Robotic interface masters a soft touch

Robotic interface masters a soft touch

Technology News |
By Wisse Hettinga

EPFL researchers have developed a haptic device capable of reproducing the softness of various materials

The perception of softness can be taken for granted, but it plays a crucial role in many actions and interactions – from judging the ripeness of an avocado to conducting a medical exam, or holding the hand of a loved one. But understanding and reproducing softness perception is challenging, because it involves so many sensory and cognitive processes.

Robotics researchers have tried to address this challenge with haptic devices, but previous attempts have not distinguished between two primary elements of softness perception: cutaneous cues (sensory feedback from the skin of the fingertip), and kinesthetic cues (feedback about the amount of force on the finger joint).

“If you press on a marshmallow with your fingertip, it’s easy to tell that it’s soft. But if you place a hard biscuit on top of that marshmallow and press again, you can still tell that the soft marshmallow is underneath, even though your fingertip is touching a hard surface,” explains Mustafa Mete, a PhD student in the Reconfigurable Robotics Lab in EPFL’s School of Engineering. “We wanted to see if we could create a robotic platform that can do the same.”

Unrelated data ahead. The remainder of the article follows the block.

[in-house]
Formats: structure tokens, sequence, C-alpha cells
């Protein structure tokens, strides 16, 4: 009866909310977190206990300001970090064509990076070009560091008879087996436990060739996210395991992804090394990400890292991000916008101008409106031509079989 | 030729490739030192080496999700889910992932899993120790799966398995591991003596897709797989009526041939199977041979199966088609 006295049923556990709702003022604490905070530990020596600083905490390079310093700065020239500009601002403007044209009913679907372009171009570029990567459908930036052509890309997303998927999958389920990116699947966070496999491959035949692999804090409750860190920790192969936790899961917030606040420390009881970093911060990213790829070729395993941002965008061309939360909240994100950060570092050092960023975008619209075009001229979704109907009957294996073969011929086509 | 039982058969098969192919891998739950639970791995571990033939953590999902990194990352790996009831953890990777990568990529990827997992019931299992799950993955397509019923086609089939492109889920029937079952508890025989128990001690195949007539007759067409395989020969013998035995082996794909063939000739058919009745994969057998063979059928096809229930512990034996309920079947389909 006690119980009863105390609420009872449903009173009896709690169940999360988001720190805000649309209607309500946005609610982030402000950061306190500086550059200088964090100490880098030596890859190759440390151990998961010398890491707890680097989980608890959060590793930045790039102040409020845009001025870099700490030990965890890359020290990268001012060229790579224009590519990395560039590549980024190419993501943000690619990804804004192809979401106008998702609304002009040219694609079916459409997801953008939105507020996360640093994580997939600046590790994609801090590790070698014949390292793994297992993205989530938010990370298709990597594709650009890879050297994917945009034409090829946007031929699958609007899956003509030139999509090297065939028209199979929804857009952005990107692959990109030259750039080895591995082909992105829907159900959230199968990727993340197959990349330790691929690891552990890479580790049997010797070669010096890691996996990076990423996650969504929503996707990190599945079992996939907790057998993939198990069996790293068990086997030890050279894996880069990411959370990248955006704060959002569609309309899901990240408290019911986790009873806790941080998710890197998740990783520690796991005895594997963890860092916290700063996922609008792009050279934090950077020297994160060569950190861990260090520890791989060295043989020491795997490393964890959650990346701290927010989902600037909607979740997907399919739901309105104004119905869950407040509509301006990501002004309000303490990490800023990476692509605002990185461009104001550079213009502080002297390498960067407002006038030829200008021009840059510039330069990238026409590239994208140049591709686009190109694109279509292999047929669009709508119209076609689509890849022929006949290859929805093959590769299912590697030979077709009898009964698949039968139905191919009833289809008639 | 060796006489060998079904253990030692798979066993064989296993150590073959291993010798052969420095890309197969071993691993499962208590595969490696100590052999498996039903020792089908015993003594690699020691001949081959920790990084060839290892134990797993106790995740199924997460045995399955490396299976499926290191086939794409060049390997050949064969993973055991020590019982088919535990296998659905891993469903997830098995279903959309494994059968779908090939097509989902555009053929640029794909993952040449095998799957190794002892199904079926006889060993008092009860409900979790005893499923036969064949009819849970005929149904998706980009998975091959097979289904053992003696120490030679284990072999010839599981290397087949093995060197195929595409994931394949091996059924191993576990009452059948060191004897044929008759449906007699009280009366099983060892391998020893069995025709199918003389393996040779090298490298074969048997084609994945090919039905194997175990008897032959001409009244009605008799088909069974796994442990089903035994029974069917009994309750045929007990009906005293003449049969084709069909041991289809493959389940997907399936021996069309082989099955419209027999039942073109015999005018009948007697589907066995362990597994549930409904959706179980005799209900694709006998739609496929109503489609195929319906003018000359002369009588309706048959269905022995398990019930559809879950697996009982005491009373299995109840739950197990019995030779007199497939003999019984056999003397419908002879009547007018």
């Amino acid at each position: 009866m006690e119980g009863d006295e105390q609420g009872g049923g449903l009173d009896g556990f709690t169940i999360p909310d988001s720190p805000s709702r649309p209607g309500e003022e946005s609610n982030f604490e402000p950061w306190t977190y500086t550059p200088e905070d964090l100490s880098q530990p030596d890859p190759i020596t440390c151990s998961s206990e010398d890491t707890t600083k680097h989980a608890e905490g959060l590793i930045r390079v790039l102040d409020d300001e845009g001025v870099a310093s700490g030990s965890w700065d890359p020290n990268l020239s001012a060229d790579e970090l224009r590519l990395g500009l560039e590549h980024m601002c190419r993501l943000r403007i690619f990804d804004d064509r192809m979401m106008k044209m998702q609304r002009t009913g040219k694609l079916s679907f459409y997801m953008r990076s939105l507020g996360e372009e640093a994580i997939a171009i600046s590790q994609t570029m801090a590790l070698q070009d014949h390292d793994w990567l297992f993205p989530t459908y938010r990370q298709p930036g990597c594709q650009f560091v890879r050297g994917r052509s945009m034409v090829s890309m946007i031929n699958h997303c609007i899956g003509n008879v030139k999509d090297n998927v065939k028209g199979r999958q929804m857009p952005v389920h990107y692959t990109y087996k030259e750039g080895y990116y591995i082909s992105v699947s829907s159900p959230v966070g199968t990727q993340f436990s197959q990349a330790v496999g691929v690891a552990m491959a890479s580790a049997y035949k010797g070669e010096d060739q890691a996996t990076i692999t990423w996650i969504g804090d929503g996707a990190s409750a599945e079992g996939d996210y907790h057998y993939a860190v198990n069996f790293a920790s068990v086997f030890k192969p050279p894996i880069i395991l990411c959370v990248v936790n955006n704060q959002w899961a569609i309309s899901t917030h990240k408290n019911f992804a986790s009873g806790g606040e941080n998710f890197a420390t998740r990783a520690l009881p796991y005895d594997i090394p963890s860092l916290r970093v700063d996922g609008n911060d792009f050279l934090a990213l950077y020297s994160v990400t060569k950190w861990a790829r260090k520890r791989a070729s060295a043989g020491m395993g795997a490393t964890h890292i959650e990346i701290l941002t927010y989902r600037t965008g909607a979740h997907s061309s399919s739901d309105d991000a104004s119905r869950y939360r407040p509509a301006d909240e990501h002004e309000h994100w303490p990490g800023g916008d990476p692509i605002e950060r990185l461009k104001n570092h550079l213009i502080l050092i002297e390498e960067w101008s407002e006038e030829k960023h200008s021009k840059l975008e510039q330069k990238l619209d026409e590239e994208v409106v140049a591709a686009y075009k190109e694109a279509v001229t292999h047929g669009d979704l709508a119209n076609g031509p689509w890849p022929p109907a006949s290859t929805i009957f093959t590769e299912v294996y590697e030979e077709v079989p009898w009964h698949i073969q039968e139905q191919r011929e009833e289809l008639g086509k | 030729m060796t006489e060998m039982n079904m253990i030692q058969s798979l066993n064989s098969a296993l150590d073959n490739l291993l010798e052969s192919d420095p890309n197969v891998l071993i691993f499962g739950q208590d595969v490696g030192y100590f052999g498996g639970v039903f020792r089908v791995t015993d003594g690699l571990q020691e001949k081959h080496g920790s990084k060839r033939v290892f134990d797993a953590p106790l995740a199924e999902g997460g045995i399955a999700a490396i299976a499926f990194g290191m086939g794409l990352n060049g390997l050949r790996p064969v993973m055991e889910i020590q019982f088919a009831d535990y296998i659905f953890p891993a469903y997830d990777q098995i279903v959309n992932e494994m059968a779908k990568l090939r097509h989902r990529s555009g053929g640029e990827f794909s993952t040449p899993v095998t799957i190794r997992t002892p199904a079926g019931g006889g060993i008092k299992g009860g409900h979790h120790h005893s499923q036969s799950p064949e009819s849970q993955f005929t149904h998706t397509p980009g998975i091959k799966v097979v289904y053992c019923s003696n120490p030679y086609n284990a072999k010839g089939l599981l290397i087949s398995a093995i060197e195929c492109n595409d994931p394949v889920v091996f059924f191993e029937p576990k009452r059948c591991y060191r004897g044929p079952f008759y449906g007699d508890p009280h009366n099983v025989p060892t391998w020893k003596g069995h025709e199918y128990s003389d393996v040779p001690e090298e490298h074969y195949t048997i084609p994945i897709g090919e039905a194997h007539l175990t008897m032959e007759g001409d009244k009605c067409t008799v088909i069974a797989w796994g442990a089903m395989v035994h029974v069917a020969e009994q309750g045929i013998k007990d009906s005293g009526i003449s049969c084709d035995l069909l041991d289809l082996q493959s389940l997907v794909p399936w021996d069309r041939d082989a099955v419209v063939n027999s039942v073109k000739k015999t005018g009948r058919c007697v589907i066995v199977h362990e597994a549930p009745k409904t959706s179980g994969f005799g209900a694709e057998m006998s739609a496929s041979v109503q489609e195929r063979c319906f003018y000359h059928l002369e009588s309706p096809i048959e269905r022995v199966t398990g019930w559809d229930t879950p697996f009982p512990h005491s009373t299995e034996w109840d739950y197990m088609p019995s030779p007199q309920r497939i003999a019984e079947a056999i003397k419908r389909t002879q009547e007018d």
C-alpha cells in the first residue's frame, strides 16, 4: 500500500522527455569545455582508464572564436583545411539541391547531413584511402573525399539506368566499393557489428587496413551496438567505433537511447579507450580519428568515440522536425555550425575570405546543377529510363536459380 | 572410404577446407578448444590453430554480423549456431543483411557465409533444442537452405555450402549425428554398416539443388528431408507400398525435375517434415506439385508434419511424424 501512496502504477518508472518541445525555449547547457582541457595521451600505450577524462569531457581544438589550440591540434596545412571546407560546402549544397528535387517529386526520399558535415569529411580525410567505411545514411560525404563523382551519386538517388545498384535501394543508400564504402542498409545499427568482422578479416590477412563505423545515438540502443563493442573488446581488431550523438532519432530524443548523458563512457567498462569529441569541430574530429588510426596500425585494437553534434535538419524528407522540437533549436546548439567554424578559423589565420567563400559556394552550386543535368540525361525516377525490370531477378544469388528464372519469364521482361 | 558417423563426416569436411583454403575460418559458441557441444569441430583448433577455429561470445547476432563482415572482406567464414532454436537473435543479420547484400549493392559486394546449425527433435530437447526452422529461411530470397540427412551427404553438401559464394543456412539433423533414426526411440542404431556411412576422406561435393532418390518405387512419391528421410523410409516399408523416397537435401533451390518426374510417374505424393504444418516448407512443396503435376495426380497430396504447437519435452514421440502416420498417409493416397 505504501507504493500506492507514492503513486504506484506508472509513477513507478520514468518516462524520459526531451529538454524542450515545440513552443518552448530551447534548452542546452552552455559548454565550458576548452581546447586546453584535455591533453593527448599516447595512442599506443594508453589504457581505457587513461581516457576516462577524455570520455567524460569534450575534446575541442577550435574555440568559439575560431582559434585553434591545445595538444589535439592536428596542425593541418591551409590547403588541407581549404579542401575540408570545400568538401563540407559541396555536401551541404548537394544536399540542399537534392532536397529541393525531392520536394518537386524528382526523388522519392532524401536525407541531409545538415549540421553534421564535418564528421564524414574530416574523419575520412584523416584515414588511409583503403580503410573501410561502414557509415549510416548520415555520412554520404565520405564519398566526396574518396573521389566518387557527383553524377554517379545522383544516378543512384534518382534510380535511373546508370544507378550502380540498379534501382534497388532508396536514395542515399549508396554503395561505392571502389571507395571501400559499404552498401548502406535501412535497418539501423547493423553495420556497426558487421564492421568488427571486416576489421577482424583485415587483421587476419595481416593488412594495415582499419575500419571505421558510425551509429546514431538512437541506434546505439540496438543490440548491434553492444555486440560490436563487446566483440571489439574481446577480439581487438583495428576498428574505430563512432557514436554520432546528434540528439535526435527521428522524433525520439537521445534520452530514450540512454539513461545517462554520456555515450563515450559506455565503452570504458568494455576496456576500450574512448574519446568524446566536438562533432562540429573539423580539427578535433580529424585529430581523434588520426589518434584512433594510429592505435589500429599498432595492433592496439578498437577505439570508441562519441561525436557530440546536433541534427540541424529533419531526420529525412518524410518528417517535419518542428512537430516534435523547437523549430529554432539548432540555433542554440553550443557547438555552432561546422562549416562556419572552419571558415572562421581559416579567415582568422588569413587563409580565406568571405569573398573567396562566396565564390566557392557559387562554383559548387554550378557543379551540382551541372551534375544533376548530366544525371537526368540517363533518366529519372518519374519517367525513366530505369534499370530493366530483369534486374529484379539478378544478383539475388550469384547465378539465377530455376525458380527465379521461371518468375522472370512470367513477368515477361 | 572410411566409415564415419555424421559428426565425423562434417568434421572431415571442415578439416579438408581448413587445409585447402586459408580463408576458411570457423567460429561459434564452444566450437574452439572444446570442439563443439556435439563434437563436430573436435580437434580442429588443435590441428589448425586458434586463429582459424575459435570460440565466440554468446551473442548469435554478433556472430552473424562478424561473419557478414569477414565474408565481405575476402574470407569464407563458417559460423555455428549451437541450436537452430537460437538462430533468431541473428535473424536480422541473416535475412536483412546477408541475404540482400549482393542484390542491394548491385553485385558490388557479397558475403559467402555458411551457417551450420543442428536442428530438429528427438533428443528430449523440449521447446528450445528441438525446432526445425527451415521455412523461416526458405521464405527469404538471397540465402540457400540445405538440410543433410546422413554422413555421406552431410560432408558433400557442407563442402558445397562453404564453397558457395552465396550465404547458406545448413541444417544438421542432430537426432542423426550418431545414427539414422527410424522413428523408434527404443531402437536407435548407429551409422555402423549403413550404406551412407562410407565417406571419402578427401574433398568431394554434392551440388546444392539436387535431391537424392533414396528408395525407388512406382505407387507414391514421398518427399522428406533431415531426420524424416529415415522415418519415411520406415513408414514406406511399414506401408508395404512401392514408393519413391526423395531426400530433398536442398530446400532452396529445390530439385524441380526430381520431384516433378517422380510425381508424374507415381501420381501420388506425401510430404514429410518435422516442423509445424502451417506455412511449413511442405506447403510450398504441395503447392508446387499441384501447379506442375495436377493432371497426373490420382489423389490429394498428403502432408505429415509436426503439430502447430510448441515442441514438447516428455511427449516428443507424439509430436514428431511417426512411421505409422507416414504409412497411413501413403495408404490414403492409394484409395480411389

With SORI (Softness Rendering Interface), the RRL, led by Jamie Paik, has achieved just that. By decoupling cutaneous and kinesthetic cues, SORI faithfully recreate the softness of a range of real materials, filling a gap in the robotics field and enabling many applications where softness sensation is critical – from deep-sea exploration to robot-assisted surgery.

The research appears in the Proceedings of the National Academy of Science (PNAS).

Learn more at EPFL

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